When my kids were tiny humans and still agreeable to every crazy idea I had, they would let me obsessively poke and prod them with little resistance. Cleaning out their ears, picking at their toes, clipping their nails, flossing their teeth—all these things made me giddy—partly because I love my littles and handling their upkeep was a joy. I think there was something more psychologically dysfunctional happening, though. One day, while pulling out quarters to pay for “treasure” that my slim surgical tweezers were about to pull out of my first-born’s nose, I had a moment of incredulity. What the hell was I doing? Why was this so fascinating? And why was the nose my absolute favorite excavation site? It had to be more than the fact that my kids somehow grew gargantuan boogers in their tiny nostrils and the excitement of pulling out a big one was on par with the first Wooley Mammoth discovery.
The answer came to me a few days later as I strolled through the Halloween candy at Target and grabbed a bag of candy corn. That bag brought a realization that I didn’t want to own up to, but still, it was the horrible truth. At the age of three, I was obsessed with picking my nose. The gross habit was short lived, but I have memories of wiping boogers on the car window or flicking huge masses of green goo at my mom while sitting at the dinner table (I will NOT admit to eating them, although my Mom likes to mention that it maybe happened a time or two). Even though I quit pretty quickly, I still found great joy in blowing my nose and getting a great return of “treasure”. I actually enjoyed my first sinus infection in Kindergarten, because I would blow a Texas size amount of snot out, only to have another round two minutes later.
So imagine my disappointment when I went through a healthy spell of no allergies, no colds, and no inclination to pick my nose, around the time that 1st grade started. This is when a new player entered the nose picking game—candy corn. Did you know that those orange, brown, and white little triangles are the perfect plug for a nostril? I clearly remember laying on
the mustard yellow couch in my Grandma’s living room, watching “Mr. Roger’s Neighborhood” on a crisp, sunny September afternoon. A small bowl of candy corn sat upon my chest, and I was tossing them into my mouth one at a time. One missed my mouth and landed above my lip, almost in my nose. This is when the inspiration hit to see how far up that candy corn would fit in my left nostril, thinking it would feel great when I blew it out. So, I shoved it in, halfway sticking out at first. But I’ve never been a quitter, so I had to get that point all the way up so the butt of the triangle was flush with my nostril opening. I did that, plus a bit more. It kind of hurt, smelled a bit like melting ice cream, and fit just right into that smaller left side of my nose once I worked it into place. In fact, a few seconds later, when I sat up and tried to blow it out, I found out it fit so well that it wanted to stay in my nose forever. It wouldn’t budge. What did budge was my voice and my tears. I screamed for my Grandma, and both her and my Aunt Pam ran into the living room. As soon as I explained what happened, Aunt Pam laid me down on the couch, rammed her moderately long pinky and thumb nails up my poor nostril, and after two awkward attempts, pulls out one slightly gooey candy corn.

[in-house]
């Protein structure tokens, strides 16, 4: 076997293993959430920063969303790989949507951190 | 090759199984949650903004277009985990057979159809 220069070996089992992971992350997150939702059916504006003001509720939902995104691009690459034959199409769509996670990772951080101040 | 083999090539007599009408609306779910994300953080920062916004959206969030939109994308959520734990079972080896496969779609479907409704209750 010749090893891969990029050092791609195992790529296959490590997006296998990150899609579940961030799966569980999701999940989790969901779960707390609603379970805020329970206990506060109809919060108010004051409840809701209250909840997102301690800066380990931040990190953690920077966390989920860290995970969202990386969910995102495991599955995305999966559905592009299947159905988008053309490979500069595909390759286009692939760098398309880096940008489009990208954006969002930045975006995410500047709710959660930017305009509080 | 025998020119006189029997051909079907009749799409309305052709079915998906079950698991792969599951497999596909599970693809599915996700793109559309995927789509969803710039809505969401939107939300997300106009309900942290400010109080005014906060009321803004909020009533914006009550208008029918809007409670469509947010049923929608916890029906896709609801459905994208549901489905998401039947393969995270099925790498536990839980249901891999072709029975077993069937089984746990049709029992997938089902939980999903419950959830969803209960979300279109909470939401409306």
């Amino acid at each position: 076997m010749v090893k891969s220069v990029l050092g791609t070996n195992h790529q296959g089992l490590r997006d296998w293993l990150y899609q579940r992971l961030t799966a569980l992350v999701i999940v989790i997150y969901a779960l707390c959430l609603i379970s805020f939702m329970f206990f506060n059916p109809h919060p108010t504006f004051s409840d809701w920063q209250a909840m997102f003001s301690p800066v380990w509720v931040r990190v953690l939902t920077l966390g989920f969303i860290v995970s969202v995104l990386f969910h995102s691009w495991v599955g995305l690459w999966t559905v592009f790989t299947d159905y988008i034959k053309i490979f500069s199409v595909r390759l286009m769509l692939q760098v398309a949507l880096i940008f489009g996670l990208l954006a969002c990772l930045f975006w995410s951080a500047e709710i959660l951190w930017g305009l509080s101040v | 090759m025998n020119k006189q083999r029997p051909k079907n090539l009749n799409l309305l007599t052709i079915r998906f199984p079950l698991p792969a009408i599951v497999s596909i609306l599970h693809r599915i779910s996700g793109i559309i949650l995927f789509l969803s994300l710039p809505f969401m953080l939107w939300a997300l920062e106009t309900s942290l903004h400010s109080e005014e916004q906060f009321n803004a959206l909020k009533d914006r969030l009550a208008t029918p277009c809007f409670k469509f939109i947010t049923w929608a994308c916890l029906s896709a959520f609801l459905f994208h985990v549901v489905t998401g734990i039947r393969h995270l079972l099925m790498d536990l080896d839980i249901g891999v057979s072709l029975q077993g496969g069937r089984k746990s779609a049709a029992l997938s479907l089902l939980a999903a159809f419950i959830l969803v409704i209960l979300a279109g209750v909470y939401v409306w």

After that incident, I think I was cured of my hyper-focused love of my nose. I don’t recall having any issues with it, until I had my babies and it was reborn from the recesses of my warped brain. Eventually my kids stopped being lured by the promise of “gold for their treasure” and wouldn’t let me pick at anything anymore. They’re such party poopers. While the story of the stuck candy corn ended on a positive note, without an ER visit like it could’ve, there are two downsides to the tale. One, my Aunt is a pharmacist and germa-phobe and to this day is disgusted when we recall this lovely incident; poor thing, she may have been more traumatized than me. Second, I feel cheated that I didn’t get the euphoric feeling I was sure was coming when I blew that candy corn out. Having it pulled out is no substitute, and I’m pretty sure I can
blame all that’s wrong with me in life today on that one moment of feeling like I missed out on the great reward of treasure escaping from my nostril. Damn candy corn did me wrong.